Analysis of Brain Metastasis in Patients With Breast Cancer, With and Without Over-Expression of HER-2

This study has been completed.
Sponsor:
Information provided by:
National Institutes of Health Clinical Center (CC)
ClinicalTrials.gov Identifier:
NCT00071383
First received: October 20, 2003
Last updated: March 3, 2008
Last verified: November 2004

October 20, 2003
March 3, 2008
October 2003
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Complete list of historical versions of study NCT00071383 on ClinicalTrials.gov Archive Site
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Analysis of Brain Metastasis in Patients With Breast Cancer, With and Without Over-Expression of HER-2
Analysis of Brain Metastasis in Patients With Breast Cancer, With and Without Over-Expression of HER-2

This study will examine two subsets of patients with breast cancer metastasis, that is, spreading, to the brain. It will identify genes and proteins that promote metastasis, particularly in women who are found to over-express (have more than other people do) the human epidermal growth factor receptor, ErbB2, also known as HER-2. The molecular and genetic events that permit tumor metastasis are not well understood. There is intense investigation going on into the process in which tumor cells escape the primary local tumor, spread to distant places in the body, and find and create conditions that promote growth in those tissues. Metastasis of tumors such as breast cancer to the brain is a common problem. Tumor cells will be analyzed with the use of microarrays. A microarray is a tool for analyzing gene expression, consisting of a small membrane or glass slide containing samples of many genes arranged in a regular pattern. The goal is to identify a potential molecular signature. It is hoped that there will be discovery of why some patients are more likely than others to develop a brain metastasis, which can have a major negative effect on the quality of life and survival.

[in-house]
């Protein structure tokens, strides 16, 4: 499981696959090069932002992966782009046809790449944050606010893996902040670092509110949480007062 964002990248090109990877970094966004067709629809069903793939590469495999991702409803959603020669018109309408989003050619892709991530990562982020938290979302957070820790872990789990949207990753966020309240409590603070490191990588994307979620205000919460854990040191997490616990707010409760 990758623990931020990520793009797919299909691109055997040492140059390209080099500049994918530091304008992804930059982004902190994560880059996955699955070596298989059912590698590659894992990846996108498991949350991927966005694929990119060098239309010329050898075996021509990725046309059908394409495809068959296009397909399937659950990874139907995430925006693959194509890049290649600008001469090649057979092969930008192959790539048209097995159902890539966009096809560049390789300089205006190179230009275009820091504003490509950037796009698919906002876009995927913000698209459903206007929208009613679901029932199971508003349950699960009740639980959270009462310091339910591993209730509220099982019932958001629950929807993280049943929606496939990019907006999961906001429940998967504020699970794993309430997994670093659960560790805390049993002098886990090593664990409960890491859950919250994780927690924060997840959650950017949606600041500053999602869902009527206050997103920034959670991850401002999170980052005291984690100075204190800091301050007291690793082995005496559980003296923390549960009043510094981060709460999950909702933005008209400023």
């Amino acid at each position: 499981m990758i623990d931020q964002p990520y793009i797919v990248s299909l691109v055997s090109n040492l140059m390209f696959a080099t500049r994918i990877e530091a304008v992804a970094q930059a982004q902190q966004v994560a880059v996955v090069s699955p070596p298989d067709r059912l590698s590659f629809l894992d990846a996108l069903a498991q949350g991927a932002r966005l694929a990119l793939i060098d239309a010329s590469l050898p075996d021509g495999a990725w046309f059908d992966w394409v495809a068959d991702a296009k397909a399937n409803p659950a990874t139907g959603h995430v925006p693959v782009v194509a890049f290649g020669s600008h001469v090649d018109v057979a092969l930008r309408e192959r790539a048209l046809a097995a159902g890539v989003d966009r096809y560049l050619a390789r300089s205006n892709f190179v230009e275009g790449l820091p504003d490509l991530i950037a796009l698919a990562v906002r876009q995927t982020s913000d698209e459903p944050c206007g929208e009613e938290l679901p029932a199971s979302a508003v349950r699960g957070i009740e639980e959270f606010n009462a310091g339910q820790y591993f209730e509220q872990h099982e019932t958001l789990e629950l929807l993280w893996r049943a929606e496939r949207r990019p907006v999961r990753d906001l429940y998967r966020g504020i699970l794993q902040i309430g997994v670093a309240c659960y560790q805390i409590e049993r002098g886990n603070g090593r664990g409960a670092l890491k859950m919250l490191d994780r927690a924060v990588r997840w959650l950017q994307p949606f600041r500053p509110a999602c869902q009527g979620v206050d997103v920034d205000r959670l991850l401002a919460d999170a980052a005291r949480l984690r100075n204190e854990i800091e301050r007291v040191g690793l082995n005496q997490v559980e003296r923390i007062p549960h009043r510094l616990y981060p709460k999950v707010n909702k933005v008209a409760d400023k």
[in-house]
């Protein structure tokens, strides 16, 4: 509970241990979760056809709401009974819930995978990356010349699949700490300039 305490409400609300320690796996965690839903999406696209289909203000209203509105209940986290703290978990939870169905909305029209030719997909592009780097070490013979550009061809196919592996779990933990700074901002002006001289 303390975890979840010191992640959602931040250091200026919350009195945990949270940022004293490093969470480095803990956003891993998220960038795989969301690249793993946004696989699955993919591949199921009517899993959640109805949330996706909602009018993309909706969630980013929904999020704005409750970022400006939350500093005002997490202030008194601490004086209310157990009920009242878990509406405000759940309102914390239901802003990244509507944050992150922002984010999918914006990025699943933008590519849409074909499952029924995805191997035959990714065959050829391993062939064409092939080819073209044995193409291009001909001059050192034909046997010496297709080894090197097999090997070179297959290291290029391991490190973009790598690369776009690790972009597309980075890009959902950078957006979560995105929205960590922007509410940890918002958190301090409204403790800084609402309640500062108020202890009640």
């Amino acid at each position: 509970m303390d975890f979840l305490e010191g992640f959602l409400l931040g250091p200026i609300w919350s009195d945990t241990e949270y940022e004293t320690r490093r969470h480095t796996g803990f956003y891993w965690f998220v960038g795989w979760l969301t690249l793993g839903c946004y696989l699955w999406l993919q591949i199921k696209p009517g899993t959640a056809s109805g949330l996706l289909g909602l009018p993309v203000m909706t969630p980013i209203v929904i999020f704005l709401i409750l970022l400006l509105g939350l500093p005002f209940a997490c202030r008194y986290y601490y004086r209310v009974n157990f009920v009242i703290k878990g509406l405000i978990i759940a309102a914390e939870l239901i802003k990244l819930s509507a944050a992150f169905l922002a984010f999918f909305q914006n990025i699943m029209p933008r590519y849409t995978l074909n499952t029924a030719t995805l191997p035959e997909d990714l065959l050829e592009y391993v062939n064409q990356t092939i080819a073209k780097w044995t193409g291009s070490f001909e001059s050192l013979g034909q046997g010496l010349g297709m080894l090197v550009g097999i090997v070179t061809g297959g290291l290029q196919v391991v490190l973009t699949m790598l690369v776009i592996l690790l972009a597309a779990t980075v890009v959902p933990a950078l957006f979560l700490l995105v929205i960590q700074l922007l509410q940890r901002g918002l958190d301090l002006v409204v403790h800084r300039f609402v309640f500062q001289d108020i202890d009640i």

Female patients 18 years of age with known or evidence by radiology of a breast tumor metastatic to the brain or those who have had a removal of a brain tumor for diagnosis or treatment may be eligible for this study.

Participants will undergo the following procedures and tests:

  • Craniotomy, that is, surgical opening of the skull, and removal of the brain tumor.
  • Blood specimens taken from a central vein or artery before the operation, throughout as needed, and for several days afterward, to measure blood chemistries, blood count, and so forth.
  • Physical examination and imaging of the central nervous system before and after surgery.
  • Urine or serum, or both, pregnancy test of women of childbearing potential.

Patients will also undergo blood tests at 3-month intervals after surgery for up to 5 years. The purpose is to determine if there are tumor cells in the blood, which may explain how they reached the brain.